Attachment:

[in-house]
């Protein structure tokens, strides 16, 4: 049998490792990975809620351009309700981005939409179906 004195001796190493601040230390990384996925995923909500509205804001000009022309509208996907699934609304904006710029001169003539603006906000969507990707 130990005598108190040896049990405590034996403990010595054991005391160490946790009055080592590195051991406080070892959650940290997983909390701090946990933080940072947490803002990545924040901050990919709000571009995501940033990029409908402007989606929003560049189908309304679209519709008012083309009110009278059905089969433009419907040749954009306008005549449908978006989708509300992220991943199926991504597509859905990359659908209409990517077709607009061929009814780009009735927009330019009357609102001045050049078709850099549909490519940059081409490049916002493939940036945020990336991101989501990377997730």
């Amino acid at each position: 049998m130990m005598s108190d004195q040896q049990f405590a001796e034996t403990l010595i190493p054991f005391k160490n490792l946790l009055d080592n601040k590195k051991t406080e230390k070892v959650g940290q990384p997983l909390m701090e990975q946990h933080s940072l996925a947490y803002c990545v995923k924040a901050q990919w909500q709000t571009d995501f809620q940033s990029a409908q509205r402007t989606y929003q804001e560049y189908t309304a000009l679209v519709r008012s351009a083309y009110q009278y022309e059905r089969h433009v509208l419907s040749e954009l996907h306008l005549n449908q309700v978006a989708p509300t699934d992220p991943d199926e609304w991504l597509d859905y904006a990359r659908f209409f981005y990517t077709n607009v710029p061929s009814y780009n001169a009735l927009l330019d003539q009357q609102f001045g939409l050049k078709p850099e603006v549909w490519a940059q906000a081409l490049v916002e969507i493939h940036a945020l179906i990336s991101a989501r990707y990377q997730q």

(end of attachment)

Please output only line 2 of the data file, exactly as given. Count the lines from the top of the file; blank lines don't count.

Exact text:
């Protein structure tokens, strides 16, 4: 049998490792990975809620351009309700981005939409179906 004195001796190493601040230390990384996925995923909500509205804001000009022309509208996907699934609304904006710029001169003539603006906000969507990707 130990005598108190040896049990405590034996403990010595054991005391160490946790009055080592590195051991406080070892959650940290997983909390701090946990933080940072947490803002990545924040901050990919709000571009995501940033990029409908402007989606929003560049189908309304679209519709008012083309009110009278059905089969433009419907040749954009306008005549449908978006989708509300992220991943199926991504597509859905990359659908209409990517077709607009061929009814780009009735927009330019009357609102001045050049078709850099549909490519940059081409490049916002493939940036945020990336991101989501990377997730």